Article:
For patients with systemic sclerosis, myopathy is a risk factor for worse outcomes and survival, according to a recent study.
Patients with systemic sclerosis (SSc) as well as myopathy had more severe clinical manifestations and worse disease activity than those without, which in turn impacted survival rates and prognosis, according to a recent study.
SSc, a connective tissue disease, is marked by fibrosis and microvascular injury to the skin and internal organs. Many patients have multiple system involvement, including the respiratory system, digestive system, skin, joints, and kidneys.
Pulmonary issues are the main cause of mortality; cumulative survival from diagnosis has been estimated at 74.9% at 5 years and 62.5% at 10 years.
About one-third patients complain of myopathy, or muscle weakness. About 15% of those have objective muscle atrophy and 10% have elevated serum creatine kinase (CK), according to the authors of the study. The frequency of myopathy in SSc ranges from approximately 10% to 15% when systematically assessed, and muscle weakness occurs in as many as 90% of these patients, said the researchers, who sought to compare clinical characteristics and identify long-term outcomes of patients with and without muscle involvement.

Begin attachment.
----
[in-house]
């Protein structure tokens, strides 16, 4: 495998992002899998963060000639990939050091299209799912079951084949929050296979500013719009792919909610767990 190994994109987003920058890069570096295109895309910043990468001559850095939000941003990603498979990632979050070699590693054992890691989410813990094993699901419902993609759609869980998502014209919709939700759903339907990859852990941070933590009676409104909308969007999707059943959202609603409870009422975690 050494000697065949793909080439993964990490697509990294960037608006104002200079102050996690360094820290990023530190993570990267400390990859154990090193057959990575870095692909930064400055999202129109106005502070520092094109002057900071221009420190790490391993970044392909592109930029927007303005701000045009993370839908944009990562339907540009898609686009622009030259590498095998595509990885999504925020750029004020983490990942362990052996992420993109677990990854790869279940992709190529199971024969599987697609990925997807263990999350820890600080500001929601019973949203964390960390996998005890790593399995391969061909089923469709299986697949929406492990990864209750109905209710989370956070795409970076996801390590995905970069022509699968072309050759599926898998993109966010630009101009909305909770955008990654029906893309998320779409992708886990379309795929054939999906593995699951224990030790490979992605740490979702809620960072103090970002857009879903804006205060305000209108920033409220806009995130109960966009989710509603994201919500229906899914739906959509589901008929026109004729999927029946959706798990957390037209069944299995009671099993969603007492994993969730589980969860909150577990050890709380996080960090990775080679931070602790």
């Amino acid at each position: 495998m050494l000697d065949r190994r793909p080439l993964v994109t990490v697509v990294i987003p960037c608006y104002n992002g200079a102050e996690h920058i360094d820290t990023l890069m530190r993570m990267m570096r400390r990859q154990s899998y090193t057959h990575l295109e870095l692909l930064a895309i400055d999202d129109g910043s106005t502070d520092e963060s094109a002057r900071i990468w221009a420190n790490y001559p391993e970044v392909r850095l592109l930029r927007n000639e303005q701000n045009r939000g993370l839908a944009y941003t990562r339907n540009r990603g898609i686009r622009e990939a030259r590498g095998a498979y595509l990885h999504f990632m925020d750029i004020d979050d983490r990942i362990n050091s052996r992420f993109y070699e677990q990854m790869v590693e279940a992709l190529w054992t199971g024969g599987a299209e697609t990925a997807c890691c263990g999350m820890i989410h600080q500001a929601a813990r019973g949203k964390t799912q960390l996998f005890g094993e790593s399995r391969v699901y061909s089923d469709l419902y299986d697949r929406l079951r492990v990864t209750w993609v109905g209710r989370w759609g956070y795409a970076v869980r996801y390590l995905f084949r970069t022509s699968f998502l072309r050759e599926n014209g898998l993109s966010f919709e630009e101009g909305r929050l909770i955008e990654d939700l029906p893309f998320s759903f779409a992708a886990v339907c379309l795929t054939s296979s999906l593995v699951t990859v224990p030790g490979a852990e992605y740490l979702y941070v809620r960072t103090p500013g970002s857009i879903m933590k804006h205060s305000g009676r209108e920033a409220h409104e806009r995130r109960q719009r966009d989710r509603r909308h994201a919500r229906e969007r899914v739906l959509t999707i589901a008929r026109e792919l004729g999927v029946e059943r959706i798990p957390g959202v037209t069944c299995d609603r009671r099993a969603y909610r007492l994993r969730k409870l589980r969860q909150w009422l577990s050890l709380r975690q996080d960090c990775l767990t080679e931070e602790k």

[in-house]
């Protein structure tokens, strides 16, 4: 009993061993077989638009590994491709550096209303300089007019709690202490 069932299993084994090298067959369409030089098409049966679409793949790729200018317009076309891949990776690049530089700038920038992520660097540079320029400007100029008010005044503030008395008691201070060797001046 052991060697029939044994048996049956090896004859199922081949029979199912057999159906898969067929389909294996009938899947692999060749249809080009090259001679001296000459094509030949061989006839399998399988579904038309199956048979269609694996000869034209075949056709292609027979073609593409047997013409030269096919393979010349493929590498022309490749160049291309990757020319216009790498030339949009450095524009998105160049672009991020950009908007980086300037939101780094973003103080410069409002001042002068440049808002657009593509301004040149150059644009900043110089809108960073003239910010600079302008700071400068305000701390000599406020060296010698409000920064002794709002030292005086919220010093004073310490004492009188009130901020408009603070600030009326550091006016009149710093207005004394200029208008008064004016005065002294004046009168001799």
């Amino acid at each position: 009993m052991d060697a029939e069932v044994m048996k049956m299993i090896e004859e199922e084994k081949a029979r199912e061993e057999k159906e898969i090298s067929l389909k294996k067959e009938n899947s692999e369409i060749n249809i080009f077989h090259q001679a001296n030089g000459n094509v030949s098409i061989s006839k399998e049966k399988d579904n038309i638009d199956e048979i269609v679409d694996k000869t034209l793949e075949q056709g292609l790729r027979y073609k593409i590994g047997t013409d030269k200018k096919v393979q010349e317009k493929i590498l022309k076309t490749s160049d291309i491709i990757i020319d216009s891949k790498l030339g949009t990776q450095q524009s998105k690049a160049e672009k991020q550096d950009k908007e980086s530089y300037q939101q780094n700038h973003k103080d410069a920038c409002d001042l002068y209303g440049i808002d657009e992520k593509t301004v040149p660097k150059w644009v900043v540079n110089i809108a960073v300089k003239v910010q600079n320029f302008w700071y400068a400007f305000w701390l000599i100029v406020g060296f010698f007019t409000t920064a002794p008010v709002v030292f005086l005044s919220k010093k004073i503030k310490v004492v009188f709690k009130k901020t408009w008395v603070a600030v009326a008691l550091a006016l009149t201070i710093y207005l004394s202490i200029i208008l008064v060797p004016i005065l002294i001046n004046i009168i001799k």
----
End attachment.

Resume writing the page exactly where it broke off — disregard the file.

The impetus for the study, they said, was their belief that SSc-associated myopathy does not get enough attention in either clinical or research settings. The researchers retrospectively investigated the medical records, laboratory results, and computed tomography images of 204 consecutive patients with SSc in China.
At diagnosis, these patients had symptoms of muscle involvement such as fatigue, muscle weakness, muscle pain, and at least 1 of these conditions: serum CK over the normal value (145 U/L); inflammatory changes documented by muscle biopsy (including necrosis, acute neurogenic atrophy, and fibrosis); EMG changes of low voltage, short duration potential during maximal contraction, fibrillation, or sharp waves. In addition, patients with myopathy had muscle MRIs showing edema, atrophy, and hyperemia.
Results showed that the prevalence of myopathy was 21.6%, higher than other previously reported studies. Results also showed that patients with myopathy were more likely to develop:
Diffuse cutaneous involvement (90.9% vs 56%; P = .006)
Interstitial lung disease (90% vs 56%; P < .001)
Digestive system involvement (56.7% vs 29.3%; P = .001)
Pulmonary hypertension (29.5% vs 10.5%; P = .004)
Pericardial effusion (25% vs. 10%; P = .019)
Patients with myopathy had lower single-breath diffusing capacity of the lung for carbon oxide (46.5 [11.1] vs 57.1 [13.4]; P < .001).
The researchers found that interstitial lung disease, pulmonary hypertension, and cardiac involvement were also significantly higher in patients with SSc who also had myopathy. In addition, the Kaplan–Meier survival analysis showed that patients with myopathy had decreased overall survival compared with patients without myopathy ( P = .028).
Zhou M, Jiang L, Nie L, et al. Myopathy is a risk factor for poor prognosis of patients with systemic sclerosis: A retrospective cohort study. Medicine (Baltimore). Published online August 14, 2020. doi: 10.1097/MD.0000000000021734